someone began to dream me, I began my existence. When he wakes I
will cease to be. I am an imagination, a creation, a guest of his long
nightly fantasies. This someone's dream is lasting and intense to such
a degree that I became visible even to those who are awake. But the world
of watchfulness, the world of solid reality is not mine. I feel uncomfortable
in the midst of your tangible and vulgar existence! My life flows slowly
in the soul of my sleeping creator . . .
"Don't think I speak symbolically or in riddles. What I am saying is
the truth - the whole, simple and tremendous truth.
"To be an actor in a dream is not what pains me most. There are poets
who have said that man's life if but the shadow of a dream, and philosophers
who have hinted that all reality is but hallucination. I instead, am haunted
by another thought: who is this someone who dreams me? Who is this
nameless, unknown being to whom I belong, who suddenly brought me out of
the darkness of his tired brain and whose awakening will just as suddenly
extinguish me, like a flame in the wind? How many days have I spent thinking
of this master of mine, asleep; thinking of my creator busy with the course
of my ephemeral life! He must be someone great and powerful, a being for
whom years are minutes, someone who can live the entire life of a man in
just one of his nights. His dreams must be so vivid and powerful and deep
that they can cast forth images in such a way that they seem real. Perhaps
the whole world is but the ever-changing result of the crossing of dreams
dreamt by beings identical to him. But I won't generalize: let us leave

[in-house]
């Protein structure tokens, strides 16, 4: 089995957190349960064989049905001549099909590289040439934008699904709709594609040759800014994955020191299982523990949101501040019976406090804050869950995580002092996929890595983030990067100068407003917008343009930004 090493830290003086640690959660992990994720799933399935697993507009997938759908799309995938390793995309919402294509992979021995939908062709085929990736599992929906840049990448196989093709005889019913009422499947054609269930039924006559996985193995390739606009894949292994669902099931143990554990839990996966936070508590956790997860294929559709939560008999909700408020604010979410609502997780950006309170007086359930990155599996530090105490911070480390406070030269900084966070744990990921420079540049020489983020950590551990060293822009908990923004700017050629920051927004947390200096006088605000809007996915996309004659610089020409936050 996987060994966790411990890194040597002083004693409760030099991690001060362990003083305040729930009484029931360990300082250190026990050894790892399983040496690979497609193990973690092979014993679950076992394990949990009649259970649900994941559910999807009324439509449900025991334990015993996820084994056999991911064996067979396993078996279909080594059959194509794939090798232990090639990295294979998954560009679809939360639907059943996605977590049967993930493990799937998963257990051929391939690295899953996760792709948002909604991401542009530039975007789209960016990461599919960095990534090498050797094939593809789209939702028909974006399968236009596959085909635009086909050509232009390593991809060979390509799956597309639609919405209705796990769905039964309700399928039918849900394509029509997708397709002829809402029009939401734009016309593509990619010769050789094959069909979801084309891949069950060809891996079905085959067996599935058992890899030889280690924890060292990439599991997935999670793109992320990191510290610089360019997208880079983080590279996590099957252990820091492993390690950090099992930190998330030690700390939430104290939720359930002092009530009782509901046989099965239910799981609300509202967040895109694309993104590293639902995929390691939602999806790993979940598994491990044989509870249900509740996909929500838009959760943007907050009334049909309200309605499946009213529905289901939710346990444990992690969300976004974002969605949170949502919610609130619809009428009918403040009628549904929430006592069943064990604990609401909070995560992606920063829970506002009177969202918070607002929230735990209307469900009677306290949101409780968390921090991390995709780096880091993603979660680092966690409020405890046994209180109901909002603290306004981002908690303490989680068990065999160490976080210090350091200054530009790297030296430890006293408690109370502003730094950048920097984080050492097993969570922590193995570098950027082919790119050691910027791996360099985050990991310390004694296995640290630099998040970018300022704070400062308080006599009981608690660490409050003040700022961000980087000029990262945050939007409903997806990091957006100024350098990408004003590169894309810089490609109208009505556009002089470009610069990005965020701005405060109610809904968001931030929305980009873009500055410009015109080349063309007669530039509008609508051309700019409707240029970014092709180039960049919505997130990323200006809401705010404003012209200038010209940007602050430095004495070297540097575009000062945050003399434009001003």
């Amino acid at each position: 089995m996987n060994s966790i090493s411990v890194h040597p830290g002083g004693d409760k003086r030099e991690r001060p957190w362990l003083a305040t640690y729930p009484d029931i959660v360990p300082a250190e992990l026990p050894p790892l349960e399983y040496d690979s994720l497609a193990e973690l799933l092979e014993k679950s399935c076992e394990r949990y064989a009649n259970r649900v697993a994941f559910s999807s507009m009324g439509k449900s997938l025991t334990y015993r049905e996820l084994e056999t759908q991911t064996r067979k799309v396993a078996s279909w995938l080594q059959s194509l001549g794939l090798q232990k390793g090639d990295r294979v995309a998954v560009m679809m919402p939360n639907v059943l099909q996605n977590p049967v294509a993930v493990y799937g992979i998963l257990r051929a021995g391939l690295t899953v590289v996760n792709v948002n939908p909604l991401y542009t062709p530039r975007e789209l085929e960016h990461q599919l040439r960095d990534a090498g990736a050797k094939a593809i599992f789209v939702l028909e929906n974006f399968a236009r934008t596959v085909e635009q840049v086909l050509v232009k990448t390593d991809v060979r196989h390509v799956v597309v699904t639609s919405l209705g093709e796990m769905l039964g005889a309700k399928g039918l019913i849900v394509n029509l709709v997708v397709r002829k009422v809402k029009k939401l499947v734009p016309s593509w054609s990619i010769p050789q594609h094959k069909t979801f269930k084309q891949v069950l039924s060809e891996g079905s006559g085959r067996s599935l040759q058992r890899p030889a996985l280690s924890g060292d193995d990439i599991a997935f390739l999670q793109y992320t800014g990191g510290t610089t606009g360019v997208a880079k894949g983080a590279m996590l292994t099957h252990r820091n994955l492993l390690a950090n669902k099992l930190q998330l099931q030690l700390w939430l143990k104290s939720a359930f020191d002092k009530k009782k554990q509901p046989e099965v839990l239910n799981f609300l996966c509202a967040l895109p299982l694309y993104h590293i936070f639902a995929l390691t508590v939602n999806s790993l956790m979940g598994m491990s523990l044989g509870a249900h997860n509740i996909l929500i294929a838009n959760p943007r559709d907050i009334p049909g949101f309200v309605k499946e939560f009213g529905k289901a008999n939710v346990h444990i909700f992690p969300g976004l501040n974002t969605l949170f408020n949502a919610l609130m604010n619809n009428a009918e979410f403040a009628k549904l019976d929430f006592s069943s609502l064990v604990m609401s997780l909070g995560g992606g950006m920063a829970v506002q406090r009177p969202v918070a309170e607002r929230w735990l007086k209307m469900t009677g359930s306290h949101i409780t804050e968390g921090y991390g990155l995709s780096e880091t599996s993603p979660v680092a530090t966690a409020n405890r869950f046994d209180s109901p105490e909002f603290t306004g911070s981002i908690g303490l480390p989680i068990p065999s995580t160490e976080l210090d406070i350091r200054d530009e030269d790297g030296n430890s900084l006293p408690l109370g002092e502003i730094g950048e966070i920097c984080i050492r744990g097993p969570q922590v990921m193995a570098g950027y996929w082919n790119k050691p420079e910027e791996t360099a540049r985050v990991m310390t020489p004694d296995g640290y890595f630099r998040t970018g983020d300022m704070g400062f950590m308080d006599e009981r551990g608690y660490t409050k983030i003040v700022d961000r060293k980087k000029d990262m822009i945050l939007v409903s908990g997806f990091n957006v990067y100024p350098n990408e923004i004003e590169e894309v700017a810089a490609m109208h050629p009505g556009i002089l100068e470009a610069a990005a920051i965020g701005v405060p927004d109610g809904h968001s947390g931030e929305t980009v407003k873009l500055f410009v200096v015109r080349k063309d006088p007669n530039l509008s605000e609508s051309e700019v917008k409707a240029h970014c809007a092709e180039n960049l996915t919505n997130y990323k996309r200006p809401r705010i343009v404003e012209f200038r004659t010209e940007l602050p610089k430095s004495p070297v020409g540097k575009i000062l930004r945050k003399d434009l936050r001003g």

metaphysical trifling to reckless philosophers! For me, it is enough to
know with absolute certainty that I am the imaginary creature of a vast
and enormous dreamer.
"But who is he? That is the question that's been troubling me for so
long, ever since I discovered the nature of the stuff I was made on. Surely
you understand how important this question is to me? On its answer hangs
my entire fate. The actors in dreams enjoy ample freedom, and for that
reason my life has not been entirely determined by my birth but to a large
extent by my free will. However, it has become necessary for me to know
who it was that was dreaming me in order to choose my way of life. At first
I was terrified by the idea that the slightest thing might wake him - that
is, destroy me. A shout, a noise, a whisper might suddenly fling me into
nothingness. In those days I used to care for life, so I would torture
myself in vain, trying to guess the tastes and passions of my unknown master,
trying to give to my existence the attributes and shapes that might please
him. All the time I trembled with the thought that I might commit an act
that would offend him, frighten him - and therefore wake him. For a while
I imagined him to be a sort of paternalistic, evangelic deity, and I tried
to lead the most virtuous and saintly of lives. At another time I pictured
him as a classic pagan hero, and I would crown myself with vine-leaves
and sing songs in praise of wine and dance with young nymphs in forest
clearings. Once I believed that I was part of the dream of a pure and immortal
sage who managed to live in a superior spiritual world, and I spent long
sleepness nights counting the stars and measuring the earth and trying
to find out how living creatures were made.
"But in the end I grew tired, humiliated to think I was but the spectacle
of this unknown and unknowable master. I realized that the fiction of a
life was not worth such base and servile flattery. And I began to wish
ardently for that which in the beginning had caused me such terror - his